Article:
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Chavez survives recall, vows to deepen revolution
Updated: 2004-08-17 08:40

Venezuela's President Hugo Chavez easily won a referendum on his rule and on Monday offered to open a dialogue with opponents while also vowing to intensify the reforms at the heart of the nation's political conflict.

World oil prices eased on hopes the clear result would end more than two years of confrontation between the populist leader and critics who say he wants to convert the world's fifth-largest oil exporter to Cuban-style communism.

Venezuelans protest against the referendum results in Caracas, August 16, 2004. Former U.S. President Jimmy Carter said on Monday international observers agreed that leftist President Hugo Chavez won an Aug. 15 recall referendum fairly despite opposition concerns over fraud in the vote. Carter led a team of observers monitoring the referendum.  [Reuters]

A triumphant Chavez, who survived a coup two years ago and a grueling oil industry strike a year later, urged his opponents to accept his offer of talks rather than turn to violence.

"We've initiated a new phase to deepen this project ... The people must know that now more than ever we will pay the social debt," said Chavez, whose reforms have diverted oil wealth to housing, medicine and education for the poor.

"Venezuela has changed forever ... Any dialogue must be to move this project forward," he said at a news conference.

Former U.S. President Jimmy Carter, who led an observers' mission, said their verification matched results from the National Electoral Council, which gave Chavez 58 percent of the vote in Sunday's recall vote. Officials said more than 8.5 million of the 14 million registered voters participated.

Chavez' victory was a blistering defeat for the opposition, a coalition of political parties, labor unions and civilian groups that fought for more than a year to secure a vote against a leader they accuse of authoritarian rule.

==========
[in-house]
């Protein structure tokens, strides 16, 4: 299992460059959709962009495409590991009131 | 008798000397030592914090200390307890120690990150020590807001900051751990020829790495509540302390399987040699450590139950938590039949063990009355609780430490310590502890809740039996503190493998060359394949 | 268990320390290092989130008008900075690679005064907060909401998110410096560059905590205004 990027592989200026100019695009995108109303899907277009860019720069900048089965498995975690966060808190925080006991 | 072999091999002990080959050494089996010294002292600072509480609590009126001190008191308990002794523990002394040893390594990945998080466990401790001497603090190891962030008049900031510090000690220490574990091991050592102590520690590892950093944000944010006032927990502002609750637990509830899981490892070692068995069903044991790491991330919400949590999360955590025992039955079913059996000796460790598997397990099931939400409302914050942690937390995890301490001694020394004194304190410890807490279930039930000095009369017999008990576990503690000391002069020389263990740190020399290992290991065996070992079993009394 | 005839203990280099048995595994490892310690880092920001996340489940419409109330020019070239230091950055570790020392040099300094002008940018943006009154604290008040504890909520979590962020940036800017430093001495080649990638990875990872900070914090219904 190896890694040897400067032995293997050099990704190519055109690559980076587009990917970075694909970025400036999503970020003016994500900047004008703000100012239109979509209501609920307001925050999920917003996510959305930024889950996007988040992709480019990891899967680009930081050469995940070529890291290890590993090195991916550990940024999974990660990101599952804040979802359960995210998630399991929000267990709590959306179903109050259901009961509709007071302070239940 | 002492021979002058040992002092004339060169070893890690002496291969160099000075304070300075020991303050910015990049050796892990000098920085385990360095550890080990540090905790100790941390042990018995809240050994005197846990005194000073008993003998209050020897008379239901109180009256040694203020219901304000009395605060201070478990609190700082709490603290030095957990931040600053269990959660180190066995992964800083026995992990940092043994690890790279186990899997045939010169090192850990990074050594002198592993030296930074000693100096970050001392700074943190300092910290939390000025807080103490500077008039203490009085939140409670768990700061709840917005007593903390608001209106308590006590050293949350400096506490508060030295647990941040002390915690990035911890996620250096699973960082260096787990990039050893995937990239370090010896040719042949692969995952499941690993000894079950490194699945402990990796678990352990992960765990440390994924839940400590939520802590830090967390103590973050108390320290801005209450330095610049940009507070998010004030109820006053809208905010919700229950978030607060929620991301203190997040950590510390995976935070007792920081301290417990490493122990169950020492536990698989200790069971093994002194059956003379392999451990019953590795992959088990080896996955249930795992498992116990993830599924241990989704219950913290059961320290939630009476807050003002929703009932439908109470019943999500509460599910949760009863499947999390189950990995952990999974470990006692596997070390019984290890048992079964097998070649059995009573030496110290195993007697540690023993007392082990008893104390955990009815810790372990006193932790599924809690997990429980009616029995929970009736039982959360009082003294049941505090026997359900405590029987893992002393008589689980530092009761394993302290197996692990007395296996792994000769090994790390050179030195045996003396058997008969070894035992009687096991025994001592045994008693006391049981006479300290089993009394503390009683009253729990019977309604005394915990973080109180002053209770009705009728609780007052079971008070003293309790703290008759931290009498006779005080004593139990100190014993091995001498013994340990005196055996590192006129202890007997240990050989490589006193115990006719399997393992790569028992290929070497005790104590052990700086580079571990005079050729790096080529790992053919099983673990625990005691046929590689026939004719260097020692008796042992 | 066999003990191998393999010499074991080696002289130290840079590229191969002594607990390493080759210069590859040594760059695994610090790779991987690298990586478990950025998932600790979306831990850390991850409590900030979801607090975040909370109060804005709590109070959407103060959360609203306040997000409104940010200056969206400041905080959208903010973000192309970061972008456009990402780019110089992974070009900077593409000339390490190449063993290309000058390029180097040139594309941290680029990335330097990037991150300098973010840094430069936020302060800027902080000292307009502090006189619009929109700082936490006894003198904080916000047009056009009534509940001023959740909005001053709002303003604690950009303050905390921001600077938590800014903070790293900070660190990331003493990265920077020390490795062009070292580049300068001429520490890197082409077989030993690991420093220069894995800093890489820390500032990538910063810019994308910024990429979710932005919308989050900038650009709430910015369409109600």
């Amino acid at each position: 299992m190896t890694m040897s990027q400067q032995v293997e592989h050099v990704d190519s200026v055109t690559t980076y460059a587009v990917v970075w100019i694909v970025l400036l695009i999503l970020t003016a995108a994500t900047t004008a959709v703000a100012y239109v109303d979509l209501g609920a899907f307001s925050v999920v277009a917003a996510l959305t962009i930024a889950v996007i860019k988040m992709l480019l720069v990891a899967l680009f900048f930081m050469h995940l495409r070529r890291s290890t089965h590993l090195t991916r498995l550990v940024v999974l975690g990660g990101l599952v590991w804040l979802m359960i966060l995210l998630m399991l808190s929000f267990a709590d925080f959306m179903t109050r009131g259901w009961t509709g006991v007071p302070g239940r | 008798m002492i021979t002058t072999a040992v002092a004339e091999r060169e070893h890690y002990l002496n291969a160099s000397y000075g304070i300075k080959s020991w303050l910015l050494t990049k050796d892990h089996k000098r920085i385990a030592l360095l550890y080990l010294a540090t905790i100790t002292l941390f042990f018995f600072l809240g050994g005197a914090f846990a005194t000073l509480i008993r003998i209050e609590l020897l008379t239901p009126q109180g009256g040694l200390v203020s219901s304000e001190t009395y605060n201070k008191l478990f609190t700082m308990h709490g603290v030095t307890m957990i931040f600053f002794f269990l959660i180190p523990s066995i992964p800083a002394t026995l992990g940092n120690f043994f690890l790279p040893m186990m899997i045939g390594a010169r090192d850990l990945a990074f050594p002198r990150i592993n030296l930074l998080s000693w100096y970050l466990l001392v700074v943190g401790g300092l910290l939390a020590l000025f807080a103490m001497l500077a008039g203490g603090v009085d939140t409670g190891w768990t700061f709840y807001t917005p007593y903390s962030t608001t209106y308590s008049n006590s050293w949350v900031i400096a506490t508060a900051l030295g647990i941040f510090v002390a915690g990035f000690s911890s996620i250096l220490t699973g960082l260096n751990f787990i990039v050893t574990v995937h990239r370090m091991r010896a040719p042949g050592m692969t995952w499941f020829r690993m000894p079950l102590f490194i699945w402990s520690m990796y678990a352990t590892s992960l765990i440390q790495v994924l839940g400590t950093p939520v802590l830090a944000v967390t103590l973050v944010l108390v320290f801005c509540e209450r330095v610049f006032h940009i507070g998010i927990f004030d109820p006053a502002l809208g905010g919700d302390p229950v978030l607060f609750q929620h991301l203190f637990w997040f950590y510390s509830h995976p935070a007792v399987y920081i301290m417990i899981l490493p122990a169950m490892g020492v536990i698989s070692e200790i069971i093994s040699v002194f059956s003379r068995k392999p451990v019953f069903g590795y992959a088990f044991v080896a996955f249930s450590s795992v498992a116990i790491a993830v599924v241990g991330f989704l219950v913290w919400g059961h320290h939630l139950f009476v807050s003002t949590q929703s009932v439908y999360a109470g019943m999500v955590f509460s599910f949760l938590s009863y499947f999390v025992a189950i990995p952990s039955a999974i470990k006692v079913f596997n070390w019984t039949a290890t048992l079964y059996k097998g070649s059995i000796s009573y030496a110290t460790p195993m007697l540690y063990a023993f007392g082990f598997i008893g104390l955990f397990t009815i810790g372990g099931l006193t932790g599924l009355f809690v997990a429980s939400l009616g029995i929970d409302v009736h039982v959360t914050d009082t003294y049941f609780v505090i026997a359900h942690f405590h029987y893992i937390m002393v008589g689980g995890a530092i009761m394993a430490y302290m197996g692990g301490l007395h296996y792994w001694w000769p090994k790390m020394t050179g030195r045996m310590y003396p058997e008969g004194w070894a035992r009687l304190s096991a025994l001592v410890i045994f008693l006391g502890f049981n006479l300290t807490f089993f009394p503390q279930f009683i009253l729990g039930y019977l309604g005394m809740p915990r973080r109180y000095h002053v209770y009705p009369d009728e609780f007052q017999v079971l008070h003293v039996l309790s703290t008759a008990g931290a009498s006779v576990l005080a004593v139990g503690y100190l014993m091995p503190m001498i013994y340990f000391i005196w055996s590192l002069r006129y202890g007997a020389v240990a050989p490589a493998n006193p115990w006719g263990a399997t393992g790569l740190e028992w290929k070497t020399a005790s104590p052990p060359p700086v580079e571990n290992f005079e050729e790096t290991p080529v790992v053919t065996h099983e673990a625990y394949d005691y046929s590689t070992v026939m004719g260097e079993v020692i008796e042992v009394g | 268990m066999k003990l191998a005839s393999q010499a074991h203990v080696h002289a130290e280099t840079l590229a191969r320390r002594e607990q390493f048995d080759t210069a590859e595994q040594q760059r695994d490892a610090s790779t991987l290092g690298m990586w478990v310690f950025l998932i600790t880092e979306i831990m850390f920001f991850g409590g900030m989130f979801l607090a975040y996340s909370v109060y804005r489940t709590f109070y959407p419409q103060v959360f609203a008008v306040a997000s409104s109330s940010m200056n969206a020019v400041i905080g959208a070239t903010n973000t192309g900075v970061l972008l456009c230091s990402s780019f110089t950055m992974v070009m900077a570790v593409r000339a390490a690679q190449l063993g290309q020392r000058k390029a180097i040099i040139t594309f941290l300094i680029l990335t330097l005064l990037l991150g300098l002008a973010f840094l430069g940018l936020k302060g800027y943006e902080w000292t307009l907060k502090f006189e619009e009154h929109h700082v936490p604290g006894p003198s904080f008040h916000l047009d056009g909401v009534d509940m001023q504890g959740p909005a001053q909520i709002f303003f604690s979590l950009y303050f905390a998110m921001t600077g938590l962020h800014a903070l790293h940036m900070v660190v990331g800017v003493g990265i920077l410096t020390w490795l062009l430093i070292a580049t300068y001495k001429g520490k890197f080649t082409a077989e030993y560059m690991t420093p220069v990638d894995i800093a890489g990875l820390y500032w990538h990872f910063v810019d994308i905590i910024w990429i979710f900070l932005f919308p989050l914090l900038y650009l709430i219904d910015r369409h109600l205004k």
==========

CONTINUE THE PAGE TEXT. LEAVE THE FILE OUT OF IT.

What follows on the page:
After the results, Caracas remained calm apart from small pockets of protests. Gunmen on motorbikes killed one woman and wounded at least four people in wealthy eastern Caracas after opposition leaders called for protests to challenge "a gigantic fraud," officials and witness said.

Venezuelan President Hugo Chavez points to supporters after casting his vote in a referendum on his rule in Caracas, August 15, 2004. Both Chavez, a firebrand nationalist who has ruled since 1998, and his opponents have predicted they will win the referendum.  [Reuters]
Critics forced the referendum on Chavez by obtaining 2.4 million signatures on a petition, but the results showed the country's poor backed the charismatic president, a friend of Cuban leader Fidel Castro.

United often only by hatred of Chavez, the opposition coalition struggled to present an alternative. Buoyed by soaring oil prices, Chavez meanwhile bolstered public spending on his programs for the impoverished majority.


Chavez foes often criticized top National Electoral Council officials as biased in favor of the president, who was first elected in 1998. They said the recall results were a fraud aided by electronic voting machines. But Carter dashed opposition hopes of international sympathy.

"We have so far not found any element of fraud in this process," he said.

In Washington, U.S. officials said the observers' assessment pressured the opposition to either accept defeat or flesh out their fraud claims so they could be investigated.

Chavez presents himself as a regional voice against U.S. imperialism and he has clashed frequently with Washington over the direction of his left-leaning government. But he said he hoped the vote result would help improve relations.

Oil markets worried a Chavez defeat could trigger unrest in the military and the state oil firm PDVSA, sectors he has purged to ensure key posts are in the hands of loyalists. But Venezuelan oil industry officials said operations were running normally after the vote.

Oil prices slipped from record highs close to $47 to about $46 a barrel, with energy traders saying Chavez's victory eased the threat of disruptions to exports, especially to the United States.

The clean victory for Chavez leaves his critics with few options but to regroup before congressional elections next year and a presidential election in 2006.

But the win also raises questions about where the firebrand leader will take his "Bolivarian revolution" -- a mix of nationalist ideas of Venezuelan liberation hero Simon Bolivar and socialist tenets of equality.

Critics say his reforms have already threatened property rights and edged toward state centralization. He dismisses them as rich, resentful elites.

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